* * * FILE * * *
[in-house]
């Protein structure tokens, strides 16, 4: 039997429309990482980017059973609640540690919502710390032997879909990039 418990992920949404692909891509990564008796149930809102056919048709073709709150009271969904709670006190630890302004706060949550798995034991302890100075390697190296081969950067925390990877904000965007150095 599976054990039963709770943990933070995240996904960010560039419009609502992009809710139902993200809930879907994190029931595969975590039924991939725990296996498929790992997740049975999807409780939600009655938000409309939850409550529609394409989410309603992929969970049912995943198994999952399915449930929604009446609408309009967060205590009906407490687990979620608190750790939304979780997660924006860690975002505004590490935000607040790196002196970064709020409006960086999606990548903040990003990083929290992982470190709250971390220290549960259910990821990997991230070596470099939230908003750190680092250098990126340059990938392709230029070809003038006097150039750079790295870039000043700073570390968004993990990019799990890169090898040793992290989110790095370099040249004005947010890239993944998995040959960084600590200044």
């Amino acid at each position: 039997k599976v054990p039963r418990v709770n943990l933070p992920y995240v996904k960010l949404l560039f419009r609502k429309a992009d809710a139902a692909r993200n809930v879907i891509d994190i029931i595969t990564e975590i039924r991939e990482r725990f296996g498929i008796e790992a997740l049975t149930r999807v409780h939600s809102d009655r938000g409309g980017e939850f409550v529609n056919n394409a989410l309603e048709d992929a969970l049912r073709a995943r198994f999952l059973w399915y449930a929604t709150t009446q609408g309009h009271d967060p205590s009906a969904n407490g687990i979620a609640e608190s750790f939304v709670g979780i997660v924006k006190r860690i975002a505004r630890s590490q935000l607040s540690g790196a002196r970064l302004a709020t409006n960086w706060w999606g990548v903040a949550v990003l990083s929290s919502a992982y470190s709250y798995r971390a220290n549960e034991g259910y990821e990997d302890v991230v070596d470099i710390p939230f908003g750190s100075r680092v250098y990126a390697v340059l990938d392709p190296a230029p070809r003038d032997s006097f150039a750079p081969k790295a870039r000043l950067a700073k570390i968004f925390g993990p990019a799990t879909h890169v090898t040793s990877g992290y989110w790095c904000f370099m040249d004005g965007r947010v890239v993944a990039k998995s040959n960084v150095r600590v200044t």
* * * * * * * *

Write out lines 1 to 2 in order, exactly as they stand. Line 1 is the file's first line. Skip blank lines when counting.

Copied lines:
[in-house]
């Protein structure tokens, strides 16, 4: 039997429309990482980017059973609640540690919502710390032997879909990039 418990992920949404692909891509990564008796149930809102056919048709073709709150009271969904709670006190630890302004706060949550798995034991302890100075390697190296081969950067925390990877904000965007150095 599976054990039963709770943990933070995240996904960010560039419009609502992009809710139902993200809930879907994190029931595969975590039924991939725990296996498929790992997740049975999807409780939600009655938000409309939850409550529609394409989410309603992929969970049912995943198994999952399915449930929604009446609408309009967060205590009906407490687990979620608190750790939304979780997660924006860690975002505004590490935000607040790196002196970064709020409006960086999606990548903040990003990083929290992982470190709250971390220290549960259910990821990997991230070596470099939230908003750190680092250098990126340059990938392709230029070809003038006097150039750079790295870039000043700073570390968004993990990019799990890169090898040793992290989110790095370099040249004005947010890239993944998995040959960084600590200044």